As it was during the second season under Rosler, new players brought in have been under the spotlight. None more so than Dan Burn and Shaun MacDonald, seen by some as replacements for Pearce and Morsy. Burn’s fateful error at Bristol saw him warming the bench for a couple of matches, but he has performed well in the last two games since his return to the starting lineup. Moreover MacDonald, who has played little first team football over the past two seasons, inevitably started slowly, but showed his worth on Saturday with a good display against Fulham.

It was bad news for Caldwell to see Alex Gilbey stretchered off the field on Saturday, after being an ever-present in league games up to that point. The ex-Colchester player has already made the transition from League 1 to the Championship, his fine technique providing him with a solid foundation. Jordi Gomez, back after a two year stint at Sunderland, has already showed what class he can bring to the team in three appearances to date.

Jake Buxton’s sending off in the League Cup led to a three match suspension and he has made just three appearances in the league so far. However, by naming him vice-captain Caldwell clearly expects Buxton to be a mainstay in the centre of defence. Reece Burke, arriving with the highest of recommendations following last season’s loan at Bradford, will most likely compete with Burn for a central defensive position, although he was employed in the troublesome right back position at Norwich. Nathan Byrne has looked lively in his two appearances off the bench so far, although there are questions about his defending skills as an orthodox right back. Byrne will best employed as a wing back in 3-5-2 or a winger in 4-3-3.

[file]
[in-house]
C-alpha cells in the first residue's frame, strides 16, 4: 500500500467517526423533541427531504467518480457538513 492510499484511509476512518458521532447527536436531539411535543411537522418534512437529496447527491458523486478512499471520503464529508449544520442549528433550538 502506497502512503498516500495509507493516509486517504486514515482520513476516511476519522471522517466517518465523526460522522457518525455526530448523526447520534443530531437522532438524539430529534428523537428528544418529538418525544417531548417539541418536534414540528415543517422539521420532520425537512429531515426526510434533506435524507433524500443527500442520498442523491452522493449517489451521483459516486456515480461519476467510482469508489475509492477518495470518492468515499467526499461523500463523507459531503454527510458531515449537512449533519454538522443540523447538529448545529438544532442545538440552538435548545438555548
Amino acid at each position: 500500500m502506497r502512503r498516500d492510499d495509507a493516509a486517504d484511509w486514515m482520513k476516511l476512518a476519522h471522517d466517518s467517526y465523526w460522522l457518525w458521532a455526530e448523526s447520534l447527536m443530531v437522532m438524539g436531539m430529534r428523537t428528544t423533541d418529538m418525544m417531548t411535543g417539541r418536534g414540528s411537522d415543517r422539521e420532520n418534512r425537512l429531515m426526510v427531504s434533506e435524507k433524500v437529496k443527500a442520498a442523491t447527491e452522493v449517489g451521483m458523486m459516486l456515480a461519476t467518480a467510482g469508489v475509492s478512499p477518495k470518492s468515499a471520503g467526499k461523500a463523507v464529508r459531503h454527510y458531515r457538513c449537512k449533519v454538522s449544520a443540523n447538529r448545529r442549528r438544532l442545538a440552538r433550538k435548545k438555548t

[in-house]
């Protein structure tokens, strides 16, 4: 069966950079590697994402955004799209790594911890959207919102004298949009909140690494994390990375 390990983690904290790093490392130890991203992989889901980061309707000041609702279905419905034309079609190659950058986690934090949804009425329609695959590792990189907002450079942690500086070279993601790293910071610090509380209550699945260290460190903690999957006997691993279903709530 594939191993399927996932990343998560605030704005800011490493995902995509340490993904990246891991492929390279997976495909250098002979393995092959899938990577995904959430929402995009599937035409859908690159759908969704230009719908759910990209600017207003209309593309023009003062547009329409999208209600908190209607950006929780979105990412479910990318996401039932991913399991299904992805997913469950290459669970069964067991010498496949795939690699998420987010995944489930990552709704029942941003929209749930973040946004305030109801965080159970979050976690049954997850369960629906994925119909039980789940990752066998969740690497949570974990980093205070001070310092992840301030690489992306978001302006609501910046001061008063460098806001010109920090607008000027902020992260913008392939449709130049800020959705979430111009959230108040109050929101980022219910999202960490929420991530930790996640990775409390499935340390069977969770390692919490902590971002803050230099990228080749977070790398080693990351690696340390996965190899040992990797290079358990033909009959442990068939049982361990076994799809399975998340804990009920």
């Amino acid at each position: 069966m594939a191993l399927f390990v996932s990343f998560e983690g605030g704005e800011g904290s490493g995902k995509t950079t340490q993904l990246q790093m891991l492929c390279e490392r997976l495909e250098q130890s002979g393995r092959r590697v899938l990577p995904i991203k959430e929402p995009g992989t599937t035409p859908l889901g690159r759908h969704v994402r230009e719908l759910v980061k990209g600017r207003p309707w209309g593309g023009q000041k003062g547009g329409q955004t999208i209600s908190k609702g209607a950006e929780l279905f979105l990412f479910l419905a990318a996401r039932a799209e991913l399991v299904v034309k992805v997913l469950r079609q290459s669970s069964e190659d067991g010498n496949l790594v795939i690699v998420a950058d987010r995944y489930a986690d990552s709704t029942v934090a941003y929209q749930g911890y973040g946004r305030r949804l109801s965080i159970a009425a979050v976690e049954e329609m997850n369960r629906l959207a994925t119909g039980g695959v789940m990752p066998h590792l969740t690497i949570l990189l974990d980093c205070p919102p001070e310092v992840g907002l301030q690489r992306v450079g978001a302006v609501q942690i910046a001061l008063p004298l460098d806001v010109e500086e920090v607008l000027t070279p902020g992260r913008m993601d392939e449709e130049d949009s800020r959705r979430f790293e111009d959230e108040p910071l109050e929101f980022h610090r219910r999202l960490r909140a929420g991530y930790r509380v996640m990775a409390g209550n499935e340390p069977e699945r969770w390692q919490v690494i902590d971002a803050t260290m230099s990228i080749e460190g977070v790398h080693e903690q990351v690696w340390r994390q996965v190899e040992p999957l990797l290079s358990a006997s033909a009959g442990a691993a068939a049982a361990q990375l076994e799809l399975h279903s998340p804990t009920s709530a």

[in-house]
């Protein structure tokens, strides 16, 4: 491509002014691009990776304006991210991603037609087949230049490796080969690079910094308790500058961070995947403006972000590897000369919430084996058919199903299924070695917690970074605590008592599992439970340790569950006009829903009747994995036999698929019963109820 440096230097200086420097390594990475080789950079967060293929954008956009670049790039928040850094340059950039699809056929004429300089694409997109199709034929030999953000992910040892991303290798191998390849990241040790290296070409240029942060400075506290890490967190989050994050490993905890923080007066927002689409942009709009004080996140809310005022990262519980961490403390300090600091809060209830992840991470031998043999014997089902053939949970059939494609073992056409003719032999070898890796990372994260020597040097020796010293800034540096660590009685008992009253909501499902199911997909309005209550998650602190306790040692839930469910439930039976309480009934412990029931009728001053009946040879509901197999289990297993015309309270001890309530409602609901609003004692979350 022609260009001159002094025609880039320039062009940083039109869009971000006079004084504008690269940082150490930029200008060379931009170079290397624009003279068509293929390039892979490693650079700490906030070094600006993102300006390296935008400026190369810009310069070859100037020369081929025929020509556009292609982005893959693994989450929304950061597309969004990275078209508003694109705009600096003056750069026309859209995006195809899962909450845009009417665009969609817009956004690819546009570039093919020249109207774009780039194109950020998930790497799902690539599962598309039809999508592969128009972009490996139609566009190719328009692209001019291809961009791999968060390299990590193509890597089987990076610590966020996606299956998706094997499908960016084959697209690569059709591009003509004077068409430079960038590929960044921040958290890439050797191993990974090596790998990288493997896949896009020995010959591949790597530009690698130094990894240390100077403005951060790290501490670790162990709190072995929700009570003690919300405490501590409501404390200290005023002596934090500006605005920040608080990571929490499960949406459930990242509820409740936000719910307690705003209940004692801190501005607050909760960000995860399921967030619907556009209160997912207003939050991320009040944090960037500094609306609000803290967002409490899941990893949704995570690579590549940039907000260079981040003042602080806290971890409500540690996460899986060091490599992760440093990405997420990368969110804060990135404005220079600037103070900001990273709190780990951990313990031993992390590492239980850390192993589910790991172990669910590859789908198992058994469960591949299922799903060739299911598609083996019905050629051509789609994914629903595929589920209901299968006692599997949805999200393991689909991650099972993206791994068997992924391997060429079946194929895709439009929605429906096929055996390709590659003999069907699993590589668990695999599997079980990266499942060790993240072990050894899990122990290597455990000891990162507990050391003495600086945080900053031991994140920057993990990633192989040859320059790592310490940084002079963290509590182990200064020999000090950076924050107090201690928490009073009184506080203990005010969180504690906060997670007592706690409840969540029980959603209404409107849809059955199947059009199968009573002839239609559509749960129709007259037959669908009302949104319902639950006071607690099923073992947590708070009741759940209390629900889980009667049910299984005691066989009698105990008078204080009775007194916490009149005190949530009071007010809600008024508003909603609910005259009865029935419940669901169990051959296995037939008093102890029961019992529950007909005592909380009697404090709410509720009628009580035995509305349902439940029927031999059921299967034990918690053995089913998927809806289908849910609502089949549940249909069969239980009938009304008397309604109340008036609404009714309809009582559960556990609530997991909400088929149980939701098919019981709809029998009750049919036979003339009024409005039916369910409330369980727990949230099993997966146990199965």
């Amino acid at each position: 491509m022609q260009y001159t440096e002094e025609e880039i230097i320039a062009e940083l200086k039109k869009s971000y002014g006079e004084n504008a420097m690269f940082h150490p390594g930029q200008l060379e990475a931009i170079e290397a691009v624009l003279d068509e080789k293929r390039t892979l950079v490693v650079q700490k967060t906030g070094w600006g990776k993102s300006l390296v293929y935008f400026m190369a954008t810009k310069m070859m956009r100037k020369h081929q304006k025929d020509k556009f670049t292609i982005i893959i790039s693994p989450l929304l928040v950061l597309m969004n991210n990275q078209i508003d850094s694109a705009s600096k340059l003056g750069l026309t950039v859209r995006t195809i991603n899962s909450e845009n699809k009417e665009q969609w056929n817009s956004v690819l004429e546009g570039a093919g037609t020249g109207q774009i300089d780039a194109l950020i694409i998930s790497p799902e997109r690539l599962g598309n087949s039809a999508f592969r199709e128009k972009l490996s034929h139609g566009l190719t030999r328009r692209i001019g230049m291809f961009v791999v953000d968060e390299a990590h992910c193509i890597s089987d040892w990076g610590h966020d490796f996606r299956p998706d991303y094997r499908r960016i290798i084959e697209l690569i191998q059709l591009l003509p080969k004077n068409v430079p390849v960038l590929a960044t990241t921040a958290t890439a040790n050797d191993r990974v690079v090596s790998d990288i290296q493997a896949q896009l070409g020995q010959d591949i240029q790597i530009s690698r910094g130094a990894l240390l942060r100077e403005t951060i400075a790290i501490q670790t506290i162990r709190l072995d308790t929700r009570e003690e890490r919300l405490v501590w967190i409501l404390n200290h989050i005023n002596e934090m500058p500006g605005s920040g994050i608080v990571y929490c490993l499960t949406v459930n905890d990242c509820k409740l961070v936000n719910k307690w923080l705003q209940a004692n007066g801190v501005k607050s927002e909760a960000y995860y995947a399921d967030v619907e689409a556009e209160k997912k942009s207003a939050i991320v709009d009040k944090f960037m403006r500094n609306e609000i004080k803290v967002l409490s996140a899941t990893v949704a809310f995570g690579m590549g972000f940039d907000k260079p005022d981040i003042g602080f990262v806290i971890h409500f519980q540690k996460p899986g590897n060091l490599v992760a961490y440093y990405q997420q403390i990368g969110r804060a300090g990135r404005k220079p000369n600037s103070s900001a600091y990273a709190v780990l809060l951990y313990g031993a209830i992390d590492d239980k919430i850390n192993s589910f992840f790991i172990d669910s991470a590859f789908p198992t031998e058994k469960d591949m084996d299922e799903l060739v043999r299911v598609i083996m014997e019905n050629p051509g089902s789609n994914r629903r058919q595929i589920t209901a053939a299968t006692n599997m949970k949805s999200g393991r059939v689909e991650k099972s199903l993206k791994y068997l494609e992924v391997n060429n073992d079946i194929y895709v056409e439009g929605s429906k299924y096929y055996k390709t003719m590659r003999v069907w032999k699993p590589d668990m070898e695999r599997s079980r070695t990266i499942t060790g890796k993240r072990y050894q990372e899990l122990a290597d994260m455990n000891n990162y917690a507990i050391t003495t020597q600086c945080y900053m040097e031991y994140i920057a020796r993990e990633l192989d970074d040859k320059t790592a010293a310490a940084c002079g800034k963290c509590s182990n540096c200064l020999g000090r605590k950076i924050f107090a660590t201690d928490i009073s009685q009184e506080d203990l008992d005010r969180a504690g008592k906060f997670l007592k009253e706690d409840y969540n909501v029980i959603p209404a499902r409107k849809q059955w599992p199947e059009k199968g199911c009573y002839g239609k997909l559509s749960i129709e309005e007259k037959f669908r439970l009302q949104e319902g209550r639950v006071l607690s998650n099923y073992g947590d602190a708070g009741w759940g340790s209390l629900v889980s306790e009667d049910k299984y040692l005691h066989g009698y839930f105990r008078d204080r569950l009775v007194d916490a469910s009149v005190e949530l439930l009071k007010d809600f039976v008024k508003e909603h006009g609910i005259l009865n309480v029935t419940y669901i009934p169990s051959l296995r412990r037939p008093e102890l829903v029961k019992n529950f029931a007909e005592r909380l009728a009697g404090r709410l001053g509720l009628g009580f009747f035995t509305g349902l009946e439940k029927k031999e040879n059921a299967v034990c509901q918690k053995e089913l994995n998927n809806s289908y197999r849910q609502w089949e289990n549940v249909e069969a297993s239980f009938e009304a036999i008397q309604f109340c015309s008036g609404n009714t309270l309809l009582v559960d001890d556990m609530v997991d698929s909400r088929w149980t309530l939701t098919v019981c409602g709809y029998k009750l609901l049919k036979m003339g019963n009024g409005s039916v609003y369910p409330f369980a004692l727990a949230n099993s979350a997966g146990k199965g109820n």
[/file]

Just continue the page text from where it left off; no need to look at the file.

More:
Nick Powell’s signing was a gamble by Caldwell, following a couple of seasons bereft of first team football and niggling injuries. Powell showed his exciting capabilities as a midfielder in the 3-0 defeat of Blackburn, but fitness concerns continue to dog him. At his best, Powell is a top player in this division, but he clearly has a long way to go in terms of achieving match fitness.

Adam Bogdan was an excellent goalkeeper at Bolton, but his difficult experiences at Liverpool will surely have damaged his confidence. At times this season he has looked dominant in his box and has made fine saves that kept his team in the game. However, his fatal error at Norwich shows that he is still coming to terms with Caldwell’s requirement for a goalkeeper to use his feet to build up moves from defence.

Luke Garbutt has not shown his best form yet. He had an indifferent loan spell at Fulham last season, not being helped by an injury early on. Garbutt’s loan is up to January, when he will most likely return to Everton where expectations were that he would be the successor to Leighton Baines. Caldwell will be hoping Reece James will regain fitness by the time that Garbutt’s loan is due to end.

On Saturday, Caldwell withdrew Will Grigg after 71 minutes, bringing on Adam Le Fondre. The manager’s dilemma will be in giving Le Fondre sufficient game time to keep him sharp. His preference for a lone central striker means that he is unlikely to play the two together, except near the end of games where his team needs to pull a goal back. Craig Davies already knows what it is like to be the backup striker, having had to be content with late appearances off the bench.

Caldwell’s starting lineup against Fulham contained six players signed over the summer. Moreover three more made appearances off the bench. Caldwell is familiar with the challenges of bringing in new players and weaning them into playing his style of football. He did it successfully in the past, but at this stage last season his team had 13 points, having won half the league games they had played. Caldwell’s current team has a solitary victory so far.